Meghan Gervais is a commercial fisherman and mother of three who lives in Homer, Alaska, a town with a single highway connecting it to the rest of the state—and to grocery supplies from the port of Anchorage. While eating local foods has always been important to her, this spring, with Covid-19 on her mind, she bought a piglet to raise for meat and plans to expand her garden by about one-third this summer.
“I’ve kind of switched into my homesteader persona,” she said.
So far, Alaska has had 372 cases of Covid-19 and 10 deaths. Although grocery store shelves have been emptied, Alaskans are responding by harnessing the qualities of self-reliance and independence the state prides itself on. They are also questioning why the resource-rich state is so dependent on food from other time zones. “People have always known Alaska is food vulnerable,” Rachael Miller, the director of Food, Research, Enterprise, and Sustainability Hub of the North explained. “But in the last few months, those dormant fears are being revisited with a sense of urgency.”
According to a 2014 estimate, the most recent available, 95 percent of the $2 billion of food purchased in Alaska comes from out of state, brought in over a thousand miles or more by truck, container ship, or barge. (It also produces a lot of food, from its $5.4 billion fisheries industry, but only a tiny fraction of that remains in the state). Natural disasters and stormy weather disrupt shipments of groceries to Alaska regularly. But Covid-19 has presented new challenges.
Kristina Kinneeveauk runs a small grocery store in the Native village of Nanwalek, a community of about 200 people on the rocky shores of South-Central Alaska that is only accessible by boat or aircraft. Groceries arrive by single prop plane. “I can’t keep up with the ordering,” she said. With intrastate travel restricted due to Covid-19, residents who might leave the village to buy groceries at larger stores are heading to Kinneeveauk’s instead. She’s putting in about twice as many orders as usual to her suppliers and still has a hard time keeping eggs and other groceries on the shelves. In Alaska, it can take two weeks before food shipments arrive.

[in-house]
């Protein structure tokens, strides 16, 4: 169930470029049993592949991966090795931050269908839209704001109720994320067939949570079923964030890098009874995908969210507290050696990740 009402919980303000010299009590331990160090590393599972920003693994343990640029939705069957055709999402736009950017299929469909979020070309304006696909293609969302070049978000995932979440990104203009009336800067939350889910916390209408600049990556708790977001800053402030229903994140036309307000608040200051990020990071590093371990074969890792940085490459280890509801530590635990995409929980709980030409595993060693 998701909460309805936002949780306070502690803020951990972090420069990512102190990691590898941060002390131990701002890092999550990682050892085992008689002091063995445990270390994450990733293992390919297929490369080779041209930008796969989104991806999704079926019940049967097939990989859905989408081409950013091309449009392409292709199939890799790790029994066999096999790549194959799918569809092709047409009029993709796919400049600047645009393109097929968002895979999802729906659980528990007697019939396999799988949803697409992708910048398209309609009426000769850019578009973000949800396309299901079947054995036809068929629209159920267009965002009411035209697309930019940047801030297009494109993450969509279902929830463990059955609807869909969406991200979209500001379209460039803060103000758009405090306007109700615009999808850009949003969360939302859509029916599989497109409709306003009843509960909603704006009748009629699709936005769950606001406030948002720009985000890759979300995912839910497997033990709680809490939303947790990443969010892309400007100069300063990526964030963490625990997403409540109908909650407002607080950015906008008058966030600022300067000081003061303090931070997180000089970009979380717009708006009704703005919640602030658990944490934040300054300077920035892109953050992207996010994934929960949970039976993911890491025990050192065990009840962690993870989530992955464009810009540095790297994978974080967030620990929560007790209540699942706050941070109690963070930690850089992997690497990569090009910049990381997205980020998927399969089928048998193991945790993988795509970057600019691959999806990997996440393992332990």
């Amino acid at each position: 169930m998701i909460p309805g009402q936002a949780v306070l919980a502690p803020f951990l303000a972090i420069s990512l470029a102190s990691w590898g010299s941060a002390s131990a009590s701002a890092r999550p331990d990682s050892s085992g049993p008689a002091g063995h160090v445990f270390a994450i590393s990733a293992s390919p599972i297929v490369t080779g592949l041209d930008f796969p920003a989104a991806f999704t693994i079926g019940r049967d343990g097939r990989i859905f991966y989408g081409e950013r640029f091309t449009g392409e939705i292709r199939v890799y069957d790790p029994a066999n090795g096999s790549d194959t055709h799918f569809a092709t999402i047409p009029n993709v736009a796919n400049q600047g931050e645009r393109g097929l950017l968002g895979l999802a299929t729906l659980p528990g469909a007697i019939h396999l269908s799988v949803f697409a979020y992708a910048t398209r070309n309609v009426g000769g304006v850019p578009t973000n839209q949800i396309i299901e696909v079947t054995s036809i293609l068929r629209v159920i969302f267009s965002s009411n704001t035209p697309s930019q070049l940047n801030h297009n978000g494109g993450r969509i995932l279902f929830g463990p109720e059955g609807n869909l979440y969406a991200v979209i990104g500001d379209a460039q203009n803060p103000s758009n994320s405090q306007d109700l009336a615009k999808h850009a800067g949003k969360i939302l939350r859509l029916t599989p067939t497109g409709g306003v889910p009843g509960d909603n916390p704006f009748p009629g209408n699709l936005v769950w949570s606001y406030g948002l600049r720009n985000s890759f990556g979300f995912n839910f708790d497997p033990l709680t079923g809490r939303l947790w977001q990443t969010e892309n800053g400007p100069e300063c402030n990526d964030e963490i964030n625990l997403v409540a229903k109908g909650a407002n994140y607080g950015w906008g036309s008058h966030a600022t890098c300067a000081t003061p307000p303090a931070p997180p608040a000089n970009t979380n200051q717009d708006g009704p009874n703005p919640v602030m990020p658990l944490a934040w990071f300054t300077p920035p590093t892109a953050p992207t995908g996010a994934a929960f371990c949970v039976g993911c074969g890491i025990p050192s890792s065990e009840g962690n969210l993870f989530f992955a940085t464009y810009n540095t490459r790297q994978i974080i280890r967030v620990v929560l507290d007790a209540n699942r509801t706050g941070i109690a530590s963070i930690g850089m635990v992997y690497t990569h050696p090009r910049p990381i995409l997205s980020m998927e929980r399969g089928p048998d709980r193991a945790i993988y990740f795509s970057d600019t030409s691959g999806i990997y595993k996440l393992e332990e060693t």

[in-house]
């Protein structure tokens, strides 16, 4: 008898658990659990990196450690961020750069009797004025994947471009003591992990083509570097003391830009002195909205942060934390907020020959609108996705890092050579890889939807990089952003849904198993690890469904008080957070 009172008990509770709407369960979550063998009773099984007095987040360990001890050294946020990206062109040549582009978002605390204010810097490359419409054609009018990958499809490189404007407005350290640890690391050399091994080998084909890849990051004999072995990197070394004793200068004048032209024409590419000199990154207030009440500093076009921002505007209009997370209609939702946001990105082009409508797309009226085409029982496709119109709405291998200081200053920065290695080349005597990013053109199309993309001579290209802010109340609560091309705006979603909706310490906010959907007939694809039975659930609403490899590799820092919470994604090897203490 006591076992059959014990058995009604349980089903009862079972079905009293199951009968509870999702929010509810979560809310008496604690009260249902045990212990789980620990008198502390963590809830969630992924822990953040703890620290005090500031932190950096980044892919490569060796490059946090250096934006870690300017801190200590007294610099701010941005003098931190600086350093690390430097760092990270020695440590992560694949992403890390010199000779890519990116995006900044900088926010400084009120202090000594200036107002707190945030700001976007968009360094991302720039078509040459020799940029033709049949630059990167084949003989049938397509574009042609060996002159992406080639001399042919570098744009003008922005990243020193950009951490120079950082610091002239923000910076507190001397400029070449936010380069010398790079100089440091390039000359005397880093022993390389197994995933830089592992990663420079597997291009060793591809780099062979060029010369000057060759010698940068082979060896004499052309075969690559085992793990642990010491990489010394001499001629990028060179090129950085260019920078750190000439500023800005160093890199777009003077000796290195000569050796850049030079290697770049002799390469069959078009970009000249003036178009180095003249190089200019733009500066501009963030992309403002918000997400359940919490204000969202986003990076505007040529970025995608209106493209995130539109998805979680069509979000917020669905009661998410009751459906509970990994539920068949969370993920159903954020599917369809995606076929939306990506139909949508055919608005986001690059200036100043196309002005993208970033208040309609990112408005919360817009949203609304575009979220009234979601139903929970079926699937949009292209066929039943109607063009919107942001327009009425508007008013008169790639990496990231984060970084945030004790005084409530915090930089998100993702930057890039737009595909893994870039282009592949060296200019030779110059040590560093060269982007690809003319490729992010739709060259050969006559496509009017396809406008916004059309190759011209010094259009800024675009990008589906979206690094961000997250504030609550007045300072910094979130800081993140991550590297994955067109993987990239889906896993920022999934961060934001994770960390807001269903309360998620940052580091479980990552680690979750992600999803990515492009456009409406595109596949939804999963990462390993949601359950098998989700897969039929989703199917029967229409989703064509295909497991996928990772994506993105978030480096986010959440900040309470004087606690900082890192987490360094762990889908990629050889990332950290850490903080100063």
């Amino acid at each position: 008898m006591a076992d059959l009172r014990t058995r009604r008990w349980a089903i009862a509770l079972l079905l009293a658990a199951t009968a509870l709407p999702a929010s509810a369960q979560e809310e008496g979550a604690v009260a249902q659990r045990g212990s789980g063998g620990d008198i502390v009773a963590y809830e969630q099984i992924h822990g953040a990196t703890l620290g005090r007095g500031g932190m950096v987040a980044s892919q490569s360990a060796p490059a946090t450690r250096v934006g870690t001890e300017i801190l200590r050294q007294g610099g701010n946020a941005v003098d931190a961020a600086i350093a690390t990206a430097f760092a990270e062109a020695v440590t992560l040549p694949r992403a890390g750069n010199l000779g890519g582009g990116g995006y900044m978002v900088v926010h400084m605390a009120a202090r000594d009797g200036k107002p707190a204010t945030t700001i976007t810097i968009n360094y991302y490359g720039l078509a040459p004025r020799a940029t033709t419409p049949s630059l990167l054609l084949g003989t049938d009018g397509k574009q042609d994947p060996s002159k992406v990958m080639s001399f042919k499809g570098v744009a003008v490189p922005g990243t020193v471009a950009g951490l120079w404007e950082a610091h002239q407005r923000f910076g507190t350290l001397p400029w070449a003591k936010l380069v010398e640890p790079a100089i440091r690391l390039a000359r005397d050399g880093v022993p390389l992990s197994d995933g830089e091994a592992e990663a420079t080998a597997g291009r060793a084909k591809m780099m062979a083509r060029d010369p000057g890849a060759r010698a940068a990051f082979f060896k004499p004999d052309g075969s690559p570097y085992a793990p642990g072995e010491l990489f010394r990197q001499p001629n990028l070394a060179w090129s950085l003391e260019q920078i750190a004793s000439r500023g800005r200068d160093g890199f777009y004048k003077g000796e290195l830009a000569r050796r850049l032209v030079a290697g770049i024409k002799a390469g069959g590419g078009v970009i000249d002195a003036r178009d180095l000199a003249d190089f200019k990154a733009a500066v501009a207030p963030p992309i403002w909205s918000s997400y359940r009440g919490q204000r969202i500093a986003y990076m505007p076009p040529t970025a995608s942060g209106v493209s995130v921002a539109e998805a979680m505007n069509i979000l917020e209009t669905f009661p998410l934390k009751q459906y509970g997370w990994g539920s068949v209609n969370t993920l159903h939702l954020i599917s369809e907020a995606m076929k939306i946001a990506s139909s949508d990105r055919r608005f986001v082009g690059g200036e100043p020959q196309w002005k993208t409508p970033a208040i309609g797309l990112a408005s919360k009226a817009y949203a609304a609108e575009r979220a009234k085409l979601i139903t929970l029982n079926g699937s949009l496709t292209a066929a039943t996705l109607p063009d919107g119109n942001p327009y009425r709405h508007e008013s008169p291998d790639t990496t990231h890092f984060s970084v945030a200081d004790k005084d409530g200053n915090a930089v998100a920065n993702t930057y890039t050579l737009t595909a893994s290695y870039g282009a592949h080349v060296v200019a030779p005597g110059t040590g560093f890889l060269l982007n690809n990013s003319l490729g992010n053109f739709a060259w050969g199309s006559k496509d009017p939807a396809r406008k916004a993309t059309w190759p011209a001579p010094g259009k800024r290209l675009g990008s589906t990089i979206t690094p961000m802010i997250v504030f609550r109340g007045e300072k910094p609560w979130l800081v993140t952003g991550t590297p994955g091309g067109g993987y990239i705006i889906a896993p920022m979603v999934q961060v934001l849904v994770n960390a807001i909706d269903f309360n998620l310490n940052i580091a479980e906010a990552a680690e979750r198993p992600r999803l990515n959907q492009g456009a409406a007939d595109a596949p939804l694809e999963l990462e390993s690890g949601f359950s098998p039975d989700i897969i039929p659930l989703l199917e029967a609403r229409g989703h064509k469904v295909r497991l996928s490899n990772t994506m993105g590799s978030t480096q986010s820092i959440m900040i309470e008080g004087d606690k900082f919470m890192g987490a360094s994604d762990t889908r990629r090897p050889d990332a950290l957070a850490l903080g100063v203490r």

“When you get a volcano exploding or an avalanche on the road, all the dairy, all the meat, all the fresh stuff goes,” said Kyra Wagner, manager of the Homer Soil and Water Conservation District and a proponent of local food systems. These short-term disruptions quickly empty store shelves, but food supplies generally recover within a week or two. But Covid-19 is revealing larger structural weaknesses in the state’s food system.
Alaska’s long summer days have long been renowned for growing enormous vegetables—last year’s winning pumpkin at the Alaska State Fair weighed more than one ton and the prized cabbage clocked in at 77.5 pounds. But climate change presents huge opportunities for growth in the agricultural sector overall. Temperatures here are rising twice as fast as in other parts of the United States, which means tragic consequences for many communities in the state. For farmers, however, global warming has meant an increase in the growing season by up to 31 days and the ability to plant crops, such as fruit trees, that thrive in a milder climate.
In response, the state’s farming sector has been blooming. Driven as well by a USDA program that subsidizes the cost of unheated greenhouses—called “high tunnels,” which can create a microclimate here similar to that in Kansas—the number of farms in the state increased 30 percent between 2012 and 2017, while the rest of the nation saw a 3 percent decline. And there is a lot of room for growth. The state has some 15 million acres—a land area the size of West Virginia—of suitable soils.